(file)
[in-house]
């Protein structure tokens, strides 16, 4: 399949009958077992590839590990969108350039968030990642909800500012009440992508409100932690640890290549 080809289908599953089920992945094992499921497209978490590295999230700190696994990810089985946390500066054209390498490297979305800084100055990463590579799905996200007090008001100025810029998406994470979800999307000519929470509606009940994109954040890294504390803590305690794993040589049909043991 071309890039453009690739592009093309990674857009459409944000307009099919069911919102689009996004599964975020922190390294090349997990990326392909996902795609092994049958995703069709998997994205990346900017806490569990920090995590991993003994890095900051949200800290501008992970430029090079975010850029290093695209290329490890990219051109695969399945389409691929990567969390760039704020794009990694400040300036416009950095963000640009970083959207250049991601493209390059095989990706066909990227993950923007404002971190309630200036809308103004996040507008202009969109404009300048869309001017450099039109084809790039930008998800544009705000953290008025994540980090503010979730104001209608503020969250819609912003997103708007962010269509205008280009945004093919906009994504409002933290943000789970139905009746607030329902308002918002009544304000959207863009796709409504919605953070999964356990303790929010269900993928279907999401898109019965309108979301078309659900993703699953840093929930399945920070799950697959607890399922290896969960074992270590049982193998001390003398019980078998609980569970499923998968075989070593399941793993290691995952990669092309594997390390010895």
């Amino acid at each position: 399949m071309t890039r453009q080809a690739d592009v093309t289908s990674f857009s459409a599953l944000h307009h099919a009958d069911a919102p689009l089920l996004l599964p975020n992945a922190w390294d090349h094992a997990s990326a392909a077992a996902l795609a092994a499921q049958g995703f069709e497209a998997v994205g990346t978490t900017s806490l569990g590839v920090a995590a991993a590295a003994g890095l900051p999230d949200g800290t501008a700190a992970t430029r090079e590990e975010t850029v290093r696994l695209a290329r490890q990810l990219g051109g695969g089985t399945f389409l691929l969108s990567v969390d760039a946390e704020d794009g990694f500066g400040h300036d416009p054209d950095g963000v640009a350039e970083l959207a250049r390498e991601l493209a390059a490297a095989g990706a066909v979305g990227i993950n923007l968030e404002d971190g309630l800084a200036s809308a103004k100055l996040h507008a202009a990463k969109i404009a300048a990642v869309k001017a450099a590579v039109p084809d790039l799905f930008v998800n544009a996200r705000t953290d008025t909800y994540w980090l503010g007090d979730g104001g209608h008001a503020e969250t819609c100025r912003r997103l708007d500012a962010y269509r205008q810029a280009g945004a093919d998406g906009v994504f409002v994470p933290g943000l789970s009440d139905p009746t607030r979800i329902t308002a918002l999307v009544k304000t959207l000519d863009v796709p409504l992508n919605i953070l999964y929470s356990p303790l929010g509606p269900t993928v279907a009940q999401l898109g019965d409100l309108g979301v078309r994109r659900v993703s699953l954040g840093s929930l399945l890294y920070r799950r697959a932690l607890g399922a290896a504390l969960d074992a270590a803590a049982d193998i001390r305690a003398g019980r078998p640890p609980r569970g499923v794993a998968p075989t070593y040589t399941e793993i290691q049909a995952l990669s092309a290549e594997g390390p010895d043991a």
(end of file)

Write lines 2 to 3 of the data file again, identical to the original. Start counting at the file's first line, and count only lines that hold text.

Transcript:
């Protein structure tokens, strides 16, 4: 399949009958077992590839590990969108350039968030990642909800500012009440992508409100932690640890290549 080809289908599953089920992945094992499921497209978490590295999230700190696994990810089985946390500066054209390498490297979305800084100055990463590579799905996200007090008001100025810029998406994470979800999307000519929470509606009940994109954040890294504390803590305690794993040589049909043991 071309890039453009690739592009093309990674857009459409944000307009099919069911919102689009996004599964975020922190390294090349997990990326392909996902795609092994049958995703069709998997994205990346900017806490569990920090995590991993003994890095900051949200800290501008992970430029090079975010850029290093695209290329490890990219051109695969399945389409691929990567969390760039704020794009990694400040300036416009950095963000640009970083959207250049991601493209390059095989990706066909990227993950923007404002971190309630200036809308103004996040507008202009969109404009300048869309001017450099039109084809790039930008998800544009705000953290008025994540980090503010979730104001209608503020969250819609912003997103708007962010269509205008280009945004093919906009994504409002933290943000789970139905009746607030329902308002918002009544304000959207863009796709409504919605953070999964356990303790929010269900993928279907999401898109019965309108979301078309659900993703699953840093929930399945920070799950697959607890399922290896969960074992270590049982193998001390003398019980078998609980569970499923998968075989070593399941793993290691995952990669092309594997390390010895």
């Amino acid at each position: 399949m071309t890039r453009q080809a690739d592009v093309t289908s990674f857009s459409a599953l944000h307009h099919a009958d069911a919102p689009l089920l996004l599964p975020n992945a922190w390294d090349h094992a997990s990326a392909a077992a996902l795609a092994a499921q049958g995703f069709e497209a998997v994205g990346t978490t900017s806490l569990g590839v920090a995590a991993a590295a003994g890095l900051p999230d949200g800290t501008a700190a992970t430029r090079e590990e975010t850029v290093r696994l695209a290329r490890q990810l990219g051109g695969g089985t399945f389409l691929l969108s990567v969390d760039a946390e704020d794009g990694f500066g400040h300036d416009p054209d950095g963000v640009a350039e970083l959207a250049r390498e991601l493209a390059a490297a095989g990706a066909v979305g990227i993950n923007l968030e404002d971190g309630l800084a200036s809308a103004k100055l996040h507008a202009a990463k969109i404009a300048a990642v869309k001017a450099a590579v039109p084809d790039l799905f930008v998800n544009a996200r705000t953290d008025t909800y994540w980090l503010g007090d979730g104001g209608h008001a503020e969250t819609c100025r912003r997103l708007d500012a962010y269509r205008q810029a280009g945004a093919d998406g906009v994504f409002v994470p933290g943000l789970s009440d139905p009746t607030r979800i329902t308002a918002l999307v009544k304000t959207l000519d863009v796709p409504l992508n919605i953070l999964y929470s356990p303790l929010g509606p269900t993928v279907a009940q999401l898109g019965d409100l309108g979301v078309r994109r659900v993703s699953l954040g840093s929930l399945l890294y920070r799950r697959a932690l607890g399922a290896a504390l969960d074992a270590a803590a049982d193998i001390r305690a003398g019980r078998p640890p609980r569970g499923v794993a998968p075989t070593y040589t399941e793993i290691q049909a995952l990669s092309a290549e594997g390390p010895d043991a």